17. Ouvrage Hobling is a lesser work (petit ouvrage) of the Maginot Line. Located in the Fortified Sector of Boulay, the ouvrage consists of two infantry blocks and two observation blocks, and is located between gros ouvrage Michelsberg and petit ouvrage Bousse, facing Germany. Hobling was approved for construction by CORF (Commission d'Organisation des Régions Fortifiées), the Maginot Line's design and construction agency, in 1931 and became operational by 1935, at a cost of 14 million francs. Hobling played no significant role in either the Battle of France in 1940 or the Lorraine Campaign of 1944. After the Second World War it became part of the Mòle de Boulay, a strongpoint in the northeastern defenses against Soviet attack. It remained under Army control until 1971, after which it was declassified and sold in 1975. It has been stripped of metals and left abandoned. I've been to a fair few of these now. It's often a wild goose chase looking for the entrance in the middle of the forest but that's part of the fun. I think this was the only success we had out of 5 attempts that day so it was nice to get something done. There's hardly any pictures online so we weren't sure what to expect. It turned out to be in fairly good condition, no graffiti, the kitchen still intact, and a few other bits worth seeing. As with all of these bunkers it's an important piece of WWII history which is why I find them so fascinating no matter how little or how much is left. Visited with @Andy, afterwards I took him for a romantic meal Not a good time to lose your footing.... [ One of the gun turrets Thanks for looking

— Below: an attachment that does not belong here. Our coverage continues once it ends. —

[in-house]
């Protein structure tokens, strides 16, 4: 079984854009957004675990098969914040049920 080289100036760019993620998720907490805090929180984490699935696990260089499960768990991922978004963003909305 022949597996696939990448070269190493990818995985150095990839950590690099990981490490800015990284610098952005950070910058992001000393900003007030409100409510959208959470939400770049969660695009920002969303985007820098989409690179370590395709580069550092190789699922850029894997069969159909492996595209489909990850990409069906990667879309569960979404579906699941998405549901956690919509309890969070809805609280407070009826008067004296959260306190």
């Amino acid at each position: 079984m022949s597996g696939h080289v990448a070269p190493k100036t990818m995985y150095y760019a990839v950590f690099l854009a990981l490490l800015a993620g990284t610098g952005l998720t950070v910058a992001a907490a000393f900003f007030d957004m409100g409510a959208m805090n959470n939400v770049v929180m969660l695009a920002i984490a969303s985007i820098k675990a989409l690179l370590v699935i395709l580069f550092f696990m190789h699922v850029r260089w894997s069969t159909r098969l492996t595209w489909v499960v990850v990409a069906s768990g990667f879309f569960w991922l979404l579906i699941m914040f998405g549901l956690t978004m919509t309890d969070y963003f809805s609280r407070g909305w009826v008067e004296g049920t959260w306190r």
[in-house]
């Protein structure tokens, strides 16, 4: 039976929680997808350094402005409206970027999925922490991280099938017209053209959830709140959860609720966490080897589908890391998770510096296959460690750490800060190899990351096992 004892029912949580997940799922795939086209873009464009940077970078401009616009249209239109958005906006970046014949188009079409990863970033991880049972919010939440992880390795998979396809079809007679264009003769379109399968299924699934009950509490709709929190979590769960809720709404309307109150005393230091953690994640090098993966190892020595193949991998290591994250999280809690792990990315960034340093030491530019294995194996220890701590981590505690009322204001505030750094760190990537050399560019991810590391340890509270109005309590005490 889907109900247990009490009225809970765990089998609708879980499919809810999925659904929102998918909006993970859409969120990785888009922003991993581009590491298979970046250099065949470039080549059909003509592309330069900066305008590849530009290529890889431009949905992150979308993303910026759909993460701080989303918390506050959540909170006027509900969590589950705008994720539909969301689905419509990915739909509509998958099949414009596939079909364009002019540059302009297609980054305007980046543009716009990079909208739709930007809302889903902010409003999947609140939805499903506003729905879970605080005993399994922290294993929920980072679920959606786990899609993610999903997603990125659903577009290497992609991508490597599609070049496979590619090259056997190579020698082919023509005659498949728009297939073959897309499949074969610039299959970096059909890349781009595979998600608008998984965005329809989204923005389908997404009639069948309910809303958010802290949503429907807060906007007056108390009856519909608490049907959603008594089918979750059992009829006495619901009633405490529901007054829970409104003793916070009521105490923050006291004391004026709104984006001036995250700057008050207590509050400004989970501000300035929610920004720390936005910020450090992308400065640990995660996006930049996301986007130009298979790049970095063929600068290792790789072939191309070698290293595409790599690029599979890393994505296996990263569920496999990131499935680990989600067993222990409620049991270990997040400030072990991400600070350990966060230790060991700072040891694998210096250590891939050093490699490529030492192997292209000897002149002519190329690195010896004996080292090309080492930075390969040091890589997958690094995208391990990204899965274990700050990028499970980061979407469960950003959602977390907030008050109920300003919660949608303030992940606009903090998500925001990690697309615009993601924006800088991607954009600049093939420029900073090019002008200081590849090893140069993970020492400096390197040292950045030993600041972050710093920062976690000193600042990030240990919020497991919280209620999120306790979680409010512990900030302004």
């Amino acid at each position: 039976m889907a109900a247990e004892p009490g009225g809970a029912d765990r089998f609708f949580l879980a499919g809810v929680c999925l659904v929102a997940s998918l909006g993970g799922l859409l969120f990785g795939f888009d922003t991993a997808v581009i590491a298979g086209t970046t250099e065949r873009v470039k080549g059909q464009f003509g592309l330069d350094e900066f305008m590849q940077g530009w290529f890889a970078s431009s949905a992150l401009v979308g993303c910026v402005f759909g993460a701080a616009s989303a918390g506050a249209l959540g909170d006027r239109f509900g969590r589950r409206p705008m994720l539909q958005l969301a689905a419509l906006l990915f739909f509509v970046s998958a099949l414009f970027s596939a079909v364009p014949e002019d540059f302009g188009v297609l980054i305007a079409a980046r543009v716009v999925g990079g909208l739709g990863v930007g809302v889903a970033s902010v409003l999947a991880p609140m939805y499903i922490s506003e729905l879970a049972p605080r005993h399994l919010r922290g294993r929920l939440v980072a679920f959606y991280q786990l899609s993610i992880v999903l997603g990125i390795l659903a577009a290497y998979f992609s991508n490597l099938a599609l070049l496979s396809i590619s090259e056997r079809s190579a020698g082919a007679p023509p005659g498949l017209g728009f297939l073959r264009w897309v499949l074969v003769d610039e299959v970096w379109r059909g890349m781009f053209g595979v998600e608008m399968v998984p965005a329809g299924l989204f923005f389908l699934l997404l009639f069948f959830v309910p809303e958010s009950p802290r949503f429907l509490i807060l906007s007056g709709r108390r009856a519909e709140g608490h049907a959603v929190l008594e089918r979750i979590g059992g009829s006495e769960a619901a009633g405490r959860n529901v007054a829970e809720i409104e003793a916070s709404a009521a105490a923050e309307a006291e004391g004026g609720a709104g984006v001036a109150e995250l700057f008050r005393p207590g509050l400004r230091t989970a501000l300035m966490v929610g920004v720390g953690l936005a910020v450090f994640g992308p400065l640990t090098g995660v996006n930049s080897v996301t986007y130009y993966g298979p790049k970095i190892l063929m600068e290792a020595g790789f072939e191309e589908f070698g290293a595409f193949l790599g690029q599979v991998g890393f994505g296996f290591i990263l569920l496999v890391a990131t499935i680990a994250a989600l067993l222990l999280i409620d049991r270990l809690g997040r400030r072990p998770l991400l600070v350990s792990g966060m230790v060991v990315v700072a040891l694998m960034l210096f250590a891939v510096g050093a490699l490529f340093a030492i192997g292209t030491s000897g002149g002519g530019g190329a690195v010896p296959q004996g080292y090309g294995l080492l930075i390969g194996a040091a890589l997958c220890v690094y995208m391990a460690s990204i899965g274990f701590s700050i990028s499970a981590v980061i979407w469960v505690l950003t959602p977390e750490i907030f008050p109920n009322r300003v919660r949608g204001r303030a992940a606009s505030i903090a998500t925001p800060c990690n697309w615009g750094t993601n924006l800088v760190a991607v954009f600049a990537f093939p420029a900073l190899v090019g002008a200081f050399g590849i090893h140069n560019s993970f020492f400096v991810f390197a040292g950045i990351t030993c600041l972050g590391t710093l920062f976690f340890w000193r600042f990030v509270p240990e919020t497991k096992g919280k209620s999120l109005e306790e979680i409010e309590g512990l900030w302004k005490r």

18. Following on from our escapades here is another report from The Derpy Rotten Scoundrels Euroderp Tour earlier this year. Having spent the previous day dicking about by Lake Como, swimming in the lake, the lads got their broga on, whilst Disco Kitten put everyone to shame with her epic yoga skills. fortytwo went jungleering and spent the day battling beasts in the wilderness and arrived back after a fight with a snake. Deciding we were on the move the next day we set up camp in a derelict house looking out over the lake. Chilled out with beer and did the only to do when your Euroderping and your derp has an awesome white wall, slammed Indian Jones and the Temple of Doom on the projector and settled in for the night! Our plan was to head for the Holy Grail of NPU, having visited previously I was still excited about the chance of a revisit. So we loaded up the limo and Zsa Zsa and headed off with a plan to hit the Animal Testing Facility on the way. This is another place that is proper trashed but good for a mini derp adventure. I have no idea of its full name, or where it is as I do an excellent job of sleeping as soon as Im in the car. Its a nice little walk in and there is still some interesting stuff in there to see. I've gleaned a little bit of history from some dude who went in 2016. The place belonged to a Swiss Company who were apparently big in the animal testing industry, they moved to this site and rented the building, however when the rental contract ran out they didn't renew the contract and it fell into disrepair. The land it is built on is partly poisoned, due to there being a chemical site their previously and isn't likely to be cleaned up anytime soon. A couple of years after the facility closed it was hit by a fire, causing acrid fumes to permeate the local area. Firefighters arrived and found evidence the fire had been started deliberately but were able to stop the fire fairly quickly. Although they contained the fire, the whole site had to be checked due to rumours of the facility being occupied by refugees and concerns over the local kids playing in the buildings. The facility still has the animal operating/autopsy table in place and there is lots of medical equipment lying around, lamps, autoclaves and a gloved box unit. Anyway here's a few pics (all from my phone as I lost the ones I took on my camera ) Thanks for looking